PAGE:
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Company – HAMILTON National Tour – (c) Joan Marcus 2018


FREQUENTLY ASKED QUESTIONS

Because of the nature of live events, details are subject to change.

WHEN IS HAMILTON COMING TO THE STRAZ CENTER?
Feb.12 – March 10, 2019

WHEN DO TICKETS GO ON SALE?
Friday, Nov. 16, 2018, at 9 a.m. Tickets will be available through the Straz Center’s official Ticket Sales Office – online, by phone and in-person. Only tickets purchased directly from the Straz Center at STRAZCENTER.ORG, 813.229.7827, 800.955.1045 or in person at the Straz Center Ticket Sales Office are guaranteed to be legitimate tickets for the Tampa engagement of HAMILTON.

WHERE CAN I PURCHASE?
• Online: STRAZCENTER.ORG/Hamilton. You must set up an account through our ticketing system before you purchase online. See “What Should I Do Now To Get Ready To Purchase” below.
• By phone: 813.229.7827, 800.955.1045 (outside Tampa Bay)
• In-person at the Straz Center Ticket Sales Office at 1010 N. MacInnes Place, Tampa, FL 33602; the Ticket Sales Office is located on the south side of the Straz Center campus off of Tyler Street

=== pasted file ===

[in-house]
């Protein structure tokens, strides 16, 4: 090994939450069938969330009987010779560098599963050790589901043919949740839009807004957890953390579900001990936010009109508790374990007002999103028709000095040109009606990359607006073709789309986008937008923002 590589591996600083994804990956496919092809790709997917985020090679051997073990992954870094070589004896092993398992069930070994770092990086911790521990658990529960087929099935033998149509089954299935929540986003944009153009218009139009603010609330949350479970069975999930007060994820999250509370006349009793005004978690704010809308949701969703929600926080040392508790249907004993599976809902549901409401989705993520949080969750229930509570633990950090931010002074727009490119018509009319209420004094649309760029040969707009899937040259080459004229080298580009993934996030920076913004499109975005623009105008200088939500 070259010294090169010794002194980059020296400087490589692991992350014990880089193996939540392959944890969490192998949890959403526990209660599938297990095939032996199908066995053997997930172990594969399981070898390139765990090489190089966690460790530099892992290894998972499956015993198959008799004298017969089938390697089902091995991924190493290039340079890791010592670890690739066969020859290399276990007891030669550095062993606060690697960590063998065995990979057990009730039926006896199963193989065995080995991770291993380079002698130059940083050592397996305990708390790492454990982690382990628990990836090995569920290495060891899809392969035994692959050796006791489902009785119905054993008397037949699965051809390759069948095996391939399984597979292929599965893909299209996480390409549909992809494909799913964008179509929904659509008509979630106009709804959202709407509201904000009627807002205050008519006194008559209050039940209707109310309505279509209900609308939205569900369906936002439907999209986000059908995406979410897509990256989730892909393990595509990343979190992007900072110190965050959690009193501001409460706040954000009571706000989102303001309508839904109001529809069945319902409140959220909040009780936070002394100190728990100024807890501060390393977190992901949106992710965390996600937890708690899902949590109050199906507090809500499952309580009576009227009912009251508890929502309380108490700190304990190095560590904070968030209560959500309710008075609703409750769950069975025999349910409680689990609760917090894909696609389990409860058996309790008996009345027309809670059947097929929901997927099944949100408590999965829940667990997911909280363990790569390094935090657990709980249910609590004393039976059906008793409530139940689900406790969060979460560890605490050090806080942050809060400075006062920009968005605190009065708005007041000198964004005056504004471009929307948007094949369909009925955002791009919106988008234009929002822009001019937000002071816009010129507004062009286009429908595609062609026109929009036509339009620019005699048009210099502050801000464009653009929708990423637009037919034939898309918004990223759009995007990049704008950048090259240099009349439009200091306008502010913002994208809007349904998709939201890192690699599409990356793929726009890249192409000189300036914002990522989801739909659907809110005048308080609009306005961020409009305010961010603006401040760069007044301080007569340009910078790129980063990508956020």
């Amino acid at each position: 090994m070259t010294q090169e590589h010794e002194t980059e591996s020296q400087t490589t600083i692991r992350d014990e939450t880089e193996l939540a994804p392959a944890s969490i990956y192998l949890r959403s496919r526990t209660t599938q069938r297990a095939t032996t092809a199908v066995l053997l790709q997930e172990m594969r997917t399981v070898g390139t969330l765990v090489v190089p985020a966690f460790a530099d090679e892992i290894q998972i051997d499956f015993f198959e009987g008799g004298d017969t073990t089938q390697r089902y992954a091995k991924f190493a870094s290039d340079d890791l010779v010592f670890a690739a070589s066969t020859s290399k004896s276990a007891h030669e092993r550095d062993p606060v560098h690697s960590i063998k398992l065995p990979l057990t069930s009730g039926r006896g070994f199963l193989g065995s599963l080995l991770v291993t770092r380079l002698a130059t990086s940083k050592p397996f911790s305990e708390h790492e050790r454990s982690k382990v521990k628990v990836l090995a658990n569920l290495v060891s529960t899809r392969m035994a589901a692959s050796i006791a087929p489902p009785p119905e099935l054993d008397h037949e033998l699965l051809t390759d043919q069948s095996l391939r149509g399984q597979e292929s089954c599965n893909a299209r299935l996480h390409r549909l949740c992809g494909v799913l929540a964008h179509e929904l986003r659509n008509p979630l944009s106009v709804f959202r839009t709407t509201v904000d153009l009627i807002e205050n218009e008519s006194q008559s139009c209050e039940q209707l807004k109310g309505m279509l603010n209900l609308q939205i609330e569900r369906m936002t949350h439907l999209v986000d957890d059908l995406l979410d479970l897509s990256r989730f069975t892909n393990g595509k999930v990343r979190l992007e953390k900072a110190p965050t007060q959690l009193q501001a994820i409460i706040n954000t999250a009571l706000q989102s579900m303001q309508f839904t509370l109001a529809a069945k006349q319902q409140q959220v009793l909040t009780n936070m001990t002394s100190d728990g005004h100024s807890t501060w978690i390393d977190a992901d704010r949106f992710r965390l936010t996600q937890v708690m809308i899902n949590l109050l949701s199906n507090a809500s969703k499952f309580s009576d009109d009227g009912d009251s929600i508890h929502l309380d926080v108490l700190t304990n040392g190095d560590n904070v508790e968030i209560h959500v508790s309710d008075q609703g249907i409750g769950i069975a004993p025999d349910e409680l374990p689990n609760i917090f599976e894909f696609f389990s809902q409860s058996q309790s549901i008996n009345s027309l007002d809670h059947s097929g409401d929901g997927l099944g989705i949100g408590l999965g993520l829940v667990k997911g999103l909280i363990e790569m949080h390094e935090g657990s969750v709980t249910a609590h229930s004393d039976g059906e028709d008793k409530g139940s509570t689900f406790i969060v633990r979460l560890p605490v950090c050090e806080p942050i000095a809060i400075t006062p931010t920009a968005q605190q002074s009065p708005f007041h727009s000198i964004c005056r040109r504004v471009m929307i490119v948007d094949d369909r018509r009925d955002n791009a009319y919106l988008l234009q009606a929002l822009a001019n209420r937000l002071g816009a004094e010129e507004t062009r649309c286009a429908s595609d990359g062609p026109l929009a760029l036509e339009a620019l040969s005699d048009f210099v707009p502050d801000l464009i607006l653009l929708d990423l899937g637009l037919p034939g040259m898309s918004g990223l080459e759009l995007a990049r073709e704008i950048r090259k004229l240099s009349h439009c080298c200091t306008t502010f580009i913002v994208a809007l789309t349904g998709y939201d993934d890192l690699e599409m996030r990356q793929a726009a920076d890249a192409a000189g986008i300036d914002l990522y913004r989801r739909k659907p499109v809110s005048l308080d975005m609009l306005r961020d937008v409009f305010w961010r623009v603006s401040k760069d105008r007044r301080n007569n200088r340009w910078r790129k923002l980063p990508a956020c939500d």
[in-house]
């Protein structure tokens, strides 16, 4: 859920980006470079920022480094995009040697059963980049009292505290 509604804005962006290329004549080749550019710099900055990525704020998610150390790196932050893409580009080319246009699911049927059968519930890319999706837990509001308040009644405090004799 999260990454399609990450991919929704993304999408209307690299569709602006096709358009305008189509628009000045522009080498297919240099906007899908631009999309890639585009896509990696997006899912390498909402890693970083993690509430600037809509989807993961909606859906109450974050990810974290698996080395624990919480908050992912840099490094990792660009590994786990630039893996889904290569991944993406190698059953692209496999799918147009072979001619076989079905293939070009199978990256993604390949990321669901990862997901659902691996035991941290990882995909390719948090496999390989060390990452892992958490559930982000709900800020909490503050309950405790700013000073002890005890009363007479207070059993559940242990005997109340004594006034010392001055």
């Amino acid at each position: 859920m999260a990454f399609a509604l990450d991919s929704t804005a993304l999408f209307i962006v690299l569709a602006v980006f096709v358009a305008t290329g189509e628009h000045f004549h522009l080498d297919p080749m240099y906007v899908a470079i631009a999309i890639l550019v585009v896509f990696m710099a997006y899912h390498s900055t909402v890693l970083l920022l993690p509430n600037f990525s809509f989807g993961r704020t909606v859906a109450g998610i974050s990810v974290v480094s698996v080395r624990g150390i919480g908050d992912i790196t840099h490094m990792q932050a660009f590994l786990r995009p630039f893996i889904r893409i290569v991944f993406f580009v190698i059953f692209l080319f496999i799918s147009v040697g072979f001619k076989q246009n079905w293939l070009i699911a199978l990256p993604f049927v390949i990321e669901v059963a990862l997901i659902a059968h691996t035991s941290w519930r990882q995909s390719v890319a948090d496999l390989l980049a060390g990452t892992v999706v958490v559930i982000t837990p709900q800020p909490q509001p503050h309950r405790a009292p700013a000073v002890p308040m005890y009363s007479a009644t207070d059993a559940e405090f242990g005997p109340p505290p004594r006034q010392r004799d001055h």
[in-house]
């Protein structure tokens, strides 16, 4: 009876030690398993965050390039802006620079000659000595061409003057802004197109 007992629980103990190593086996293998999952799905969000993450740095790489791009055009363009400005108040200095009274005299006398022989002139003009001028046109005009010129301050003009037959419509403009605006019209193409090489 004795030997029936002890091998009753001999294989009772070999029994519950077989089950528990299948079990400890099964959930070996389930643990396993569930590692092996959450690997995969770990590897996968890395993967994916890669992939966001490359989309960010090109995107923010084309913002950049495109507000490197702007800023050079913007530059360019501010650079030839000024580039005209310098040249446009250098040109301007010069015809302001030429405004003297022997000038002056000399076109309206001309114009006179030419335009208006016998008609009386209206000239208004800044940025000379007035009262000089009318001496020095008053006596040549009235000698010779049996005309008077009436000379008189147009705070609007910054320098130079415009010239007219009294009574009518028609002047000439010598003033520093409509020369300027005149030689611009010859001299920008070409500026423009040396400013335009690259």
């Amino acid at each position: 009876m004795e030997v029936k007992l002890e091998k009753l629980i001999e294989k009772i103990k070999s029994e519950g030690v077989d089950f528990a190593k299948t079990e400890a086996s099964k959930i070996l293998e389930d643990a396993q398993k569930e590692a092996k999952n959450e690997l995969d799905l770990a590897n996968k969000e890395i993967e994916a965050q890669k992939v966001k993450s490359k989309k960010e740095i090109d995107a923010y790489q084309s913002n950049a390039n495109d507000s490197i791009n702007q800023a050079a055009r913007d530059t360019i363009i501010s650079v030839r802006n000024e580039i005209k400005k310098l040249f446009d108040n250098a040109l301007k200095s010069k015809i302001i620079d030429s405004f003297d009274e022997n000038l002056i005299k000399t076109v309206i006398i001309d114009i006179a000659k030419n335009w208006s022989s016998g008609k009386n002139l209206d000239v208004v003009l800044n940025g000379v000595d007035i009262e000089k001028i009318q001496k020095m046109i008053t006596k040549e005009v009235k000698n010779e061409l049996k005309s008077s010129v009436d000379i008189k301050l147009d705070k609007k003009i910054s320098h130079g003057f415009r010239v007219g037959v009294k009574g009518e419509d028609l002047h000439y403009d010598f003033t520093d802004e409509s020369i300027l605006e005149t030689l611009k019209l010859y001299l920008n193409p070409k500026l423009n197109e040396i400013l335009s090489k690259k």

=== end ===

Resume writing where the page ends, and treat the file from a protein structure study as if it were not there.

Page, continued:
Online: Log in to purchase HAMILTON tickets by typing STRAZCENTER.ORG/Hamilton into your browser on Nov. 16, 2018 starting at 6 a.m. Everyone will be placed in the Virtual Waiting Room and will be randomly assigned a place in line when sales open at 9 a.m. Those arriving after 9 a.m. will be placed behind those who arrived earlier. You must set up an account through our ticketing system before you purchase online. See “What Should I Do Now To Get Ready To Purchase” below.

Phone: Those choosing to purchase by phone do not have an option for advance queueing. The Ticket Sales Office phone system will be activated at 9 a.m. Please do not call before that time.